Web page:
Intel is giving Trump credit for a factory he had nothing to do with

Source: The Verge

Read Time: 3 minutes

This afternoon, Intel CEO Brian Krzanich stood beside President Donald Trump in the Oval Office and announced that his company would spend $7 billion to build a semiconductor factory in Arizona. The factory, called Fab 42, is expected to support more than 10,000 long-term jobs, with Intel employing 3,000 people directly.

It’s the kind of investment that Trump promised he would bring to America all along the campaign trail. And the president immortalized the moment with a tweet. The only problem is, Intel’s investment seemingly has little to nothing to do with Trump.

The Intel factory actually began in 2011; then-CEO Paul Otellini even gave President Obama a tour. Work on Fab 42 stopped in 2014, possibly because of slowing PC sales and Intel’s failure to make progress in mobile. (Intel said it didn’t need the additional manufacturing capacity.) Last year Krzanich announced a workforce reduction of 12,000 jobs citing a slowdown in PC demand.

Intel now wants to complete this factory because it needs to manufacture its next generation of processors, which require new equipment to make. The company needs these chips in order to stay competitive with ascendant technologies like those from ARM, which dominates mobile.

The fact that the $7 billion investment was announced today, when Trump is president, seems to be purely coincidental. Intel told CNBC that it’s receiving no federal incentives for the project, so it really seems like the Trump administration had no role in making this factory happen. That’s relevant for two reasons: for one, it’s yet another example of Trump getting credit for creating jobs when he in fact played no role; and two, it means that Intel is being pretty opportunistic.

By announcing this investment at the White House, Intel gets much more press than it otherwise would have — a “majority” of Intel’s manufacturing is already based in the US. It also manages to get on Trump’s good side. Intel may not be getting anything out of Trump right now, but it’s certainly hoping for regulatory changes in its favor.

“From a tax and regulatory position we have been disadvantaged relative to the rest of the world where we compete,” Krzanich wrote in an email to Intel employees this morning. “That’s why we support the administration’s policies to level the global playing field and make US manufacturing competitive worldwide through new regulatory standards and investment policies.”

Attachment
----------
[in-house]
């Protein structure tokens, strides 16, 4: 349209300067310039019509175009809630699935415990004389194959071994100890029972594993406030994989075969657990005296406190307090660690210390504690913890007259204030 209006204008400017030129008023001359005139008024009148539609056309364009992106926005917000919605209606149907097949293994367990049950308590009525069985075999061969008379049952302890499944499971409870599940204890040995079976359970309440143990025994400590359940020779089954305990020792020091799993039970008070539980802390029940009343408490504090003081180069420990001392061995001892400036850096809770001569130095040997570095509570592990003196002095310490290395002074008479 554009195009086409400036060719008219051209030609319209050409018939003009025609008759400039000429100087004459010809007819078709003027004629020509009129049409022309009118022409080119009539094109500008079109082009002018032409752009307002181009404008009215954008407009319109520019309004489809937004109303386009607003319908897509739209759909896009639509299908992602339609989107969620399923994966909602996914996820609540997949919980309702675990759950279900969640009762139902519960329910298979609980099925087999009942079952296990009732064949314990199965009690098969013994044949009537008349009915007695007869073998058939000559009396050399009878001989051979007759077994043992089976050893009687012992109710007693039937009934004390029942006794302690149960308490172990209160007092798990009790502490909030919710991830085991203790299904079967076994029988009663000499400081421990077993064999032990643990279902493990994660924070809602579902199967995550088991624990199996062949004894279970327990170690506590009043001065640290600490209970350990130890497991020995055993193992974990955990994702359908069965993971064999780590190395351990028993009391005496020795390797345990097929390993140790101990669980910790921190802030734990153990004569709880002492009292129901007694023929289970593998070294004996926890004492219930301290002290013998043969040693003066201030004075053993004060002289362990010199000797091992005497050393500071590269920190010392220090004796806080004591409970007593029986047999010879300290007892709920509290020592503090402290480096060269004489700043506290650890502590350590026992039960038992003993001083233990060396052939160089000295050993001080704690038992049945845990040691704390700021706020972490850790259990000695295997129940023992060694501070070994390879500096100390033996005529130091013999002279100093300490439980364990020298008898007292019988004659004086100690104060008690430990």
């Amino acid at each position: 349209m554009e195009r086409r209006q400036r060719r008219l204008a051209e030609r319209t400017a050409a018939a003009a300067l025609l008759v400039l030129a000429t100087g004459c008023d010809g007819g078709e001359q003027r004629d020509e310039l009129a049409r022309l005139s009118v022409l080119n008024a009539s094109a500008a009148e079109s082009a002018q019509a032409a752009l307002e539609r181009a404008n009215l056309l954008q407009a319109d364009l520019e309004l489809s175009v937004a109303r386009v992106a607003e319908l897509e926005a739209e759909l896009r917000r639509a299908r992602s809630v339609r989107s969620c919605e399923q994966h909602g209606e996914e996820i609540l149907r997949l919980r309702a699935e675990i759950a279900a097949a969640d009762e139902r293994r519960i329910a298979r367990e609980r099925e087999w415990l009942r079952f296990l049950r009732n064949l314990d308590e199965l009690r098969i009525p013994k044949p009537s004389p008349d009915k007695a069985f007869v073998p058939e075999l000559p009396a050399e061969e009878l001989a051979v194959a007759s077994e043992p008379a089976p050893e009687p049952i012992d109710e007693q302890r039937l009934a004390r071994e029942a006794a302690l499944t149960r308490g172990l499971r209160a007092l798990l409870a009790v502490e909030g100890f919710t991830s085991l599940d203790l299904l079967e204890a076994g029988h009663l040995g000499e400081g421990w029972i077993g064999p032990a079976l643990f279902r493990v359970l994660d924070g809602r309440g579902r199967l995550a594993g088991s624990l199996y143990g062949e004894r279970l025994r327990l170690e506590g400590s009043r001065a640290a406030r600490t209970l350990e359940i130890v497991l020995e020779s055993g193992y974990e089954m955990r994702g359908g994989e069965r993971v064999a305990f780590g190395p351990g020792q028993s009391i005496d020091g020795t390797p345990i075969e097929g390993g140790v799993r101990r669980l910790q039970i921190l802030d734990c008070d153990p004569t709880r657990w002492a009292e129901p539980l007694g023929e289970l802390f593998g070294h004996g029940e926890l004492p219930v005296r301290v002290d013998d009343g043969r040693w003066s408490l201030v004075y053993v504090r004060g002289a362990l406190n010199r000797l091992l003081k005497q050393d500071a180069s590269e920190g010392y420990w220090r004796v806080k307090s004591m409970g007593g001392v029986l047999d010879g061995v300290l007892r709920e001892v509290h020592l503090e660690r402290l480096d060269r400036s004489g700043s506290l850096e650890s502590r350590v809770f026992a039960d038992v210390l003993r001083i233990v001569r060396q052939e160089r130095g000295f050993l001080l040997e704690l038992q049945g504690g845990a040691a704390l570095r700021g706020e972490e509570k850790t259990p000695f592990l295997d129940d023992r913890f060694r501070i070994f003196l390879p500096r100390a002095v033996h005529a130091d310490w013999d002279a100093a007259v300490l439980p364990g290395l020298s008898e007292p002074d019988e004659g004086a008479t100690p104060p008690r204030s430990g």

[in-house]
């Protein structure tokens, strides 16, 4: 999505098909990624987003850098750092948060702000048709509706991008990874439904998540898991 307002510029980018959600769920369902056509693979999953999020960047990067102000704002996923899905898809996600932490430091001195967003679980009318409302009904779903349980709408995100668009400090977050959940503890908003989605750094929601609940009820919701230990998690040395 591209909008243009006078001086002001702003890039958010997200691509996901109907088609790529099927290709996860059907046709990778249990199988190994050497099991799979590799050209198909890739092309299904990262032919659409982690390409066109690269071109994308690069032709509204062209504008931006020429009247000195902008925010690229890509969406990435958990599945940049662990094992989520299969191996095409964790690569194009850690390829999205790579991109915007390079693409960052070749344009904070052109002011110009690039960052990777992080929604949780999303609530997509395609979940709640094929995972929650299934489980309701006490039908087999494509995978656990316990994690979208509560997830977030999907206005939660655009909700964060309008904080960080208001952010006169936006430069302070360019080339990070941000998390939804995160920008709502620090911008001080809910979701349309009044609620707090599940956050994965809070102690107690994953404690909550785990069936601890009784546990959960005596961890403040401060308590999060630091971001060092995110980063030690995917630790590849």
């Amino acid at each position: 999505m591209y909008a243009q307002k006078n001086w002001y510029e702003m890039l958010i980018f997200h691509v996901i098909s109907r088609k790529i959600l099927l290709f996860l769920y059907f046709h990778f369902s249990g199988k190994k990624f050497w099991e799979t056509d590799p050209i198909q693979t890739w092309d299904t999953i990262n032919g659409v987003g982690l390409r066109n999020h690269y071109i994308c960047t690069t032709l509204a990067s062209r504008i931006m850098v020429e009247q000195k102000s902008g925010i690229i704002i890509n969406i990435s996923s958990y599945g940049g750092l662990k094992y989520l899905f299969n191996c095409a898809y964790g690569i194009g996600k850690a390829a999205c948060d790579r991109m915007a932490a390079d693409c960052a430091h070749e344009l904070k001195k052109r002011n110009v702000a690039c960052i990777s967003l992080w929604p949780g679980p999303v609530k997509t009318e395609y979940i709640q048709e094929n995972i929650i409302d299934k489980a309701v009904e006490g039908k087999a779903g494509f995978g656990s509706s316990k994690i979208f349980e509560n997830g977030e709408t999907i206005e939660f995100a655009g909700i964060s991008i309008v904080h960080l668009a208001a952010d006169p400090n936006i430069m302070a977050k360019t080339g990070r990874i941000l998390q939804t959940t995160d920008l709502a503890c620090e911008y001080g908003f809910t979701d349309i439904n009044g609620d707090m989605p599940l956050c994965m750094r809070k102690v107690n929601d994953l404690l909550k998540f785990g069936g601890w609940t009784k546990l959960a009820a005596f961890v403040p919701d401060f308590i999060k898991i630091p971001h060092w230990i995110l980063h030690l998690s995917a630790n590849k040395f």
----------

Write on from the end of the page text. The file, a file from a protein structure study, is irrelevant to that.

So basically, Krzanich is hoping for tax cuts, looser regulations, and something like federal subsidies or a friendlier (cheaper) way to raise and spend cash.

Asked for comment, an Intel spokesperson reiterated that the company’s manufacturing has always been primarily based in the US. “However, we certainly support policies that enable and sustain American innovation, and we are pleased to have this investment in our US advanced manufacturing capabilities recognized by the administration,” said William Moss, a spokesperson for Intel.

Intel’s requests are all pretty typical for a major corporation. But the company is now very clearly in a situation where it’s trying to both get the best of Trump and Republican policies without putting off workers in the tech industry at large, who generally seem to be opposed to the president’s actions.

Intel Fab 42 factory in ArizonaPhoto: Intel

Krzanich deals with this explicitly in his email to Intel employees, framing it as an issue of engagement. “When we disagree, we don’t walk away,” he writes. “We believe that we must be part of the conversation to voice our views on key issues such as immigration, H1B visas, and other policies that are essential to innovation.”

But Krzanich has sent mixed signals on Trump. Earlier this week, Intel signed onto a briefopposing Trump’s immigration plan — it hasn’t, however, been particularly outspoken in condemning it.

While Krzanich said he wouldn’t throw support behind either presidential candidate last year, he planned a fundraiser for Trump shortly after the nomination was locked in. When attention was drawn to the event, Krzanich canceled it, saying he intended it to be “a conversation,” not a fundraiser.

Intel isn’t the only company in this position. Trump has gotten a bunch of tech CEOs into a room together to talk policy, and he has a regular meeting set up with industry leaders like Elon Musk. In many cases, these leaders find themselves in opposition to Trump’s policies but are trying to use his interest to find common ground.

Tacitly giving Trump credit for a $7 billion investment on a new factory may be a good political move for Intel, but it also shows the limits of its opposition. Given the chance, it’ll take the photo op.

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